I had seen and heard a lot about this book already when it popped up in my NetGalley emails and I was very pleased to win it back in November. I thought it would be an interesting companion piece to “Wahala“, with the latter about young women of colour in London and this about young women of colour in New York, however, although they are both fresh, new and atmospheric, they’re nothing like each other. I did love them both, though!

Daphne Palasi Andreades – “Brown Girls”

(15 November 2021)

We have been admonished to Study hard! yet have also been told Don’t go far, stay close, stay near, aren’t we good enough for you? We long for more, but keep our dreams to ourselves.

Have you ever read a book that’s written in the first person plural? Nope, me neither. The whole books is written in this way, so cleverly. What a stunning way for a writer to put together her debut – it’s so technically accomplished as well as authentic-sounding, raw, emotional, real and brilliant. When the experiences of the “Brown girls” divide, you might have a few names then we … a few more names, another we … she does not put a foot wrong the whole way through and this is not an easy thing to do (note, I wrote my review of “Open Water” in the second person singular it was written; I couldn’t do the same for this one!).

The Brown Girls of the title are a loose friendship group in Queens, New York (“The dregs of Queens”), starting aged ten around, presumably the turn of the millennium (their mothers are described as having come there in the 1990s) and then presumably stretching into the future, although this is not explicitly described. Where are their families from? Well, when they go to their “motherlands or fatherlands” part-way through the book, they …

… purchase flights to capital cities: Dhaka, Port-au-Prince, Malia, Kingston and Santo Domingo. I n a week, we will fly to Mexico City, Islamabad, Accra, Caracas, Seoul, Damascus, Bogota. Soon, with our own eyes, we will see San Juan, Cairo, Tehran, Beijing, Panama City, Georgetown, New Delhi, and many more places.

They do interact with White people, particularly men, idolising boys like those in White boy bands in their youth, marrying interracially but then maybe drifting back to the boys who look like their first male friends and brothers, and all the microaggressions are detailed, whether from posh families who think they’re charming then ask about the causes of poverty in their country or from lower-class parents who have fought in “Korea, Vietnam, Gulf wars” and want to talk about it; microaggressions about race, about class, about gender. Some of them experience racist or gender violence; they share tales as they still go out into the world, determined not to become trapped like their mothers, getting trapped like their mothers.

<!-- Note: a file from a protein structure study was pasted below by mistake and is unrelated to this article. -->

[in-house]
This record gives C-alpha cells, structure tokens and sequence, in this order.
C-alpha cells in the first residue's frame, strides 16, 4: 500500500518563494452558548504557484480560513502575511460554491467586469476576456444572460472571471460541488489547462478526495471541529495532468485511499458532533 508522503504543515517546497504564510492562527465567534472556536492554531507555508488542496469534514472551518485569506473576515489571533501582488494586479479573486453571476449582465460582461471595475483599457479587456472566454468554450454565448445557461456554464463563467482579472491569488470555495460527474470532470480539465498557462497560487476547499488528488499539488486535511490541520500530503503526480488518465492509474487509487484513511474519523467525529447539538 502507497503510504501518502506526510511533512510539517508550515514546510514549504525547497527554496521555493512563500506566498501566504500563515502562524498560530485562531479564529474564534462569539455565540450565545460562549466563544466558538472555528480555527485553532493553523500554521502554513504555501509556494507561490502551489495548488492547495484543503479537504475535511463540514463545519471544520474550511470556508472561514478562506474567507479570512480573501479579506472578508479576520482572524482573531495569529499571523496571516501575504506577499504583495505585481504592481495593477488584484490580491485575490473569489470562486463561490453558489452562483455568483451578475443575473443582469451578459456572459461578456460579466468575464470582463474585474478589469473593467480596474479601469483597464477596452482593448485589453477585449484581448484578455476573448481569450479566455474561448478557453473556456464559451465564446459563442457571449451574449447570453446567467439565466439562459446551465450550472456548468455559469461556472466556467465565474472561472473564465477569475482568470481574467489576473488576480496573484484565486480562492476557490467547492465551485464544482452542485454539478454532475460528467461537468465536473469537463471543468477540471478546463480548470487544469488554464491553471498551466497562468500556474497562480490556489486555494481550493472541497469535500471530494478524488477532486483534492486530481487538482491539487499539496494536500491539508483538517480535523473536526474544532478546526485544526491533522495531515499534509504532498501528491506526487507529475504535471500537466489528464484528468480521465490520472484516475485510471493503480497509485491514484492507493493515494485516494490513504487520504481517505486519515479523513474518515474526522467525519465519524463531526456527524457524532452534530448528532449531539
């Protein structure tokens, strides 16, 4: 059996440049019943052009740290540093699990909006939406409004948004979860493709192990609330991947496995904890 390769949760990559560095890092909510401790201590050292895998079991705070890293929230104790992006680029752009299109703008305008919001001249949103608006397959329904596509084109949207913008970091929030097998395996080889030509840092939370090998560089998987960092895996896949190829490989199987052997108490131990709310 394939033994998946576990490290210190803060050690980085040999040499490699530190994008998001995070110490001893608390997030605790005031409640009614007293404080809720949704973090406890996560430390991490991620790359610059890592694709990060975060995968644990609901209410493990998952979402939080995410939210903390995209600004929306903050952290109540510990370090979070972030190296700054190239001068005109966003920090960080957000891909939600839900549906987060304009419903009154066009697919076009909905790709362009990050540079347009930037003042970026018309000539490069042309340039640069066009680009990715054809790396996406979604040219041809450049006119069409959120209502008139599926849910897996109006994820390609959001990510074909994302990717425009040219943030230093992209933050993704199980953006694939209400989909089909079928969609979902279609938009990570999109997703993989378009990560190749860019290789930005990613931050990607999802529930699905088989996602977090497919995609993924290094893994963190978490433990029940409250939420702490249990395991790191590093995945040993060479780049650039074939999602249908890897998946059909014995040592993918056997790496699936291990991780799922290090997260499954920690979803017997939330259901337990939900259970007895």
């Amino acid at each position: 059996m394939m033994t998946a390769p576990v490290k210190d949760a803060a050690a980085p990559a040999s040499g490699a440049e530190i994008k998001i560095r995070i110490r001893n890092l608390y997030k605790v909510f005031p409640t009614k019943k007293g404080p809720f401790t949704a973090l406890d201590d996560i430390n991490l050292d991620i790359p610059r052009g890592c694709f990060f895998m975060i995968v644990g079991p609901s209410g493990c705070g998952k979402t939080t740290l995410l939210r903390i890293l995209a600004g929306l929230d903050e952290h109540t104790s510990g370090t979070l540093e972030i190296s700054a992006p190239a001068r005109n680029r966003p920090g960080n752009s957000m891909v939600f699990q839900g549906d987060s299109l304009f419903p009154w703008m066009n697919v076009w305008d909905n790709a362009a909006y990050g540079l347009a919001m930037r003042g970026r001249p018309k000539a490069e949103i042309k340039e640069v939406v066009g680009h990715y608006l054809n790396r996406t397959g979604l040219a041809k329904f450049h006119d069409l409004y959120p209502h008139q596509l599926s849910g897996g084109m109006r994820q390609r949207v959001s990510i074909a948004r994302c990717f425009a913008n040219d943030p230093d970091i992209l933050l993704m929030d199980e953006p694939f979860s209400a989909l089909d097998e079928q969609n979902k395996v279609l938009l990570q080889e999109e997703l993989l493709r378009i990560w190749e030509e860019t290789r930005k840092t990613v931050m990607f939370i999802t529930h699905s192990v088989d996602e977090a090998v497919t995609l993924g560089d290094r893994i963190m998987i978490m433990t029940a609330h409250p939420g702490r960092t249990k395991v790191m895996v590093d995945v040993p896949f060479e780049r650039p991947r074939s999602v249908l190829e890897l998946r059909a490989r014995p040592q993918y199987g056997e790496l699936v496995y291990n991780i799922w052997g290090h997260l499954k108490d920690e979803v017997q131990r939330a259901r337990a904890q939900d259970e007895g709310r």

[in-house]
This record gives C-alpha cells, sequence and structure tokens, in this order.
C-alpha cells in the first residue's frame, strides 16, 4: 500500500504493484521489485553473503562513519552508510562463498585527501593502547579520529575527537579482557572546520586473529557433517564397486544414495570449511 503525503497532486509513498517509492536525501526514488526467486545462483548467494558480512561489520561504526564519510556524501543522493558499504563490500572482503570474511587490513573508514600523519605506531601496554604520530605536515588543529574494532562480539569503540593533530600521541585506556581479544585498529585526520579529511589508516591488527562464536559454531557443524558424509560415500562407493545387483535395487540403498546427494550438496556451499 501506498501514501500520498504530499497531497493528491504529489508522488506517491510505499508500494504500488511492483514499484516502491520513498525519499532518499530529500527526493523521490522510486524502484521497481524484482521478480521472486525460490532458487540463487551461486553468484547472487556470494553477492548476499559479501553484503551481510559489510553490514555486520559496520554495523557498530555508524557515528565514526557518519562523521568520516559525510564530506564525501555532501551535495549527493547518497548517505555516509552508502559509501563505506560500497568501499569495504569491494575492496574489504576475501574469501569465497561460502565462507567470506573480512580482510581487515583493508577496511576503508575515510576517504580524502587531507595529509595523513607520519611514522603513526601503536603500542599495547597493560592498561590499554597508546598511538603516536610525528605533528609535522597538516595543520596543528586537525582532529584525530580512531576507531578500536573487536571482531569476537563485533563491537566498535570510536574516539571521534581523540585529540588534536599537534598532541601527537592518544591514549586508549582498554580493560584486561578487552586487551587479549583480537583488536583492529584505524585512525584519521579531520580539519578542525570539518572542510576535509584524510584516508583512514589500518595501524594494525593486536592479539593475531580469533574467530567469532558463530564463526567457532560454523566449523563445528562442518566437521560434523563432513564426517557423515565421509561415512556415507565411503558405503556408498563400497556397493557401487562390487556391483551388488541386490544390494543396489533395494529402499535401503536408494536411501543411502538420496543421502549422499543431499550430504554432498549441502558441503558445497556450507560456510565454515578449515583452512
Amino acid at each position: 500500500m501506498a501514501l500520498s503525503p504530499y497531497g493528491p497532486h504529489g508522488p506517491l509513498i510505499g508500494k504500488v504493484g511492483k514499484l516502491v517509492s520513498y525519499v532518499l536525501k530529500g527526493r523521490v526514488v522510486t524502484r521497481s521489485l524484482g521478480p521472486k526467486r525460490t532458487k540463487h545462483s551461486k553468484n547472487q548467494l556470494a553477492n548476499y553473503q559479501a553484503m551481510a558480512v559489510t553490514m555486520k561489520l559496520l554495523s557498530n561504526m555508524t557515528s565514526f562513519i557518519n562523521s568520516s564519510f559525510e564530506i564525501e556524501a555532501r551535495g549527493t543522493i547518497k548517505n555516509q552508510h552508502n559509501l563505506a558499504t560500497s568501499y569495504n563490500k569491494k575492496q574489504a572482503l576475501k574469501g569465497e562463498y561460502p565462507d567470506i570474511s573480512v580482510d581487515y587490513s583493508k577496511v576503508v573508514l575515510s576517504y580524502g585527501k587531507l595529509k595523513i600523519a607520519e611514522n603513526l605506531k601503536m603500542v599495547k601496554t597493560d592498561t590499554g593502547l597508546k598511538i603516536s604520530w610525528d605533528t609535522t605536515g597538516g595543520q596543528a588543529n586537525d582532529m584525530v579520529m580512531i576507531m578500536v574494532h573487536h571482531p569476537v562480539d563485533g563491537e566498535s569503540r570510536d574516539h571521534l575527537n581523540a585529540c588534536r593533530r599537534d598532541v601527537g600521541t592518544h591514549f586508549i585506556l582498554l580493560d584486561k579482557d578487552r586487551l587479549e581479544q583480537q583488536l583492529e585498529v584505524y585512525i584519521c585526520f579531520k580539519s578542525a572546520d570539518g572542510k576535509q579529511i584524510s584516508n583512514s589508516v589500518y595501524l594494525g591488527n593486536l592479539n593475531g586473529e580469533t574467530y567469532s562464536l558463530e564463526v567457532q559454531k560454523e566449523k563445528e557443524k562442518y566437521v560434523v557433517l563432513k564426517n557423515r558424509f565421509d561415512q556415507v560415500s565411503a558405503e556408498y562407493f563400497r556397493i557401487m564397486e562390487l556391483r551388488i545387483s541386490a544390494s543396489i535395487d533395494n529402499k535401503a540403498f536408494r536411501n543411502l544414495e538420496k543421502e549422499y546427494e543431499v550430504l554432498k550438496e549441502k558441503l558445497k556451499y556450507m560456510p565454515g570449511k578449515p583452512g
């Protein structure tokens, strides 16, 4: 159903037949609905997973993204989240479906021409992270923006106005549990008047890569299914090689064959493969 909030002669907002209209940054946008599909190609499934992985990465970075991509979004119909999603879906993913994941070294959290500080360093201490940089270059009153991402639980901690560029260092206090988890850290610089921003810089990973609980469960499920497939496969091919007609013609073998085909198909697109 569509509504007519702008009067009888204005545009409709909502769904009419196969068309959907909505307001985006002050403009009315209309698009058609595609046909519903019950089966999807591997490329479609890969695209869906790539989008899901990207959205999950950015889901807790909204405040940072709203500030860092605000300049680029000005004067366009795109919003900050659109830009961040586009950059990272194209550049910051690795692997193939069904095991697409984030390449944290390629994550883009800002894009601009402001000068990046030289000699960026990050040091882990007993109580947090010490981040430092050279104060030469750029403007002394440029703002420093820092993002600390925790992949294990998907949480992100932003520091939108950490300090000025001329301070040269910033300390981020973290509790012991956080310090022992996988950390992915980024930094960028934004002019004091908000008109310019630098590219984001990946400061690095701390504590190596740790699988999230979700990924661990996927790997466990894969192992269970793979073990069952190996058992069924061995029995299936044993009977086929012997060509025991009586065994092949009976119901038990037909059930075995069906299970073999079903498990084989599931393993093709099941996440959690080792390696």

There’s a contrast between who leaves and who stays behind, and with one girl who stays behind forever, always her age at her death but present in everyone’s dreams. They start to interrogate colonialism when they visit their parents’ homelands and find hospitals and schools “named after people whose life missions, they believed, were to uplift savage nations”. And all life is covered – life and death, for while I will admit I found the opening chapters with the young women finding their places in the world, working out their sexualities and their genders, daring to dare, the book goes on beyond their deaths, more and more lyrical and beautifully written, looking to their daughters and granddaughters.

Although Andreades is the product of writing courses, her work doesn’t read like an exercise, a particular bugbear of mine. Yes, it reads a bit like autofiction, but so many different lives, cultures and experiences are described, it’s not just that. It’s fresh, exciting and moving, and I cannot wait to see what she does next.

Thank you to 4th Estate for selecting me to read this book via NetGalley in return for an honest review.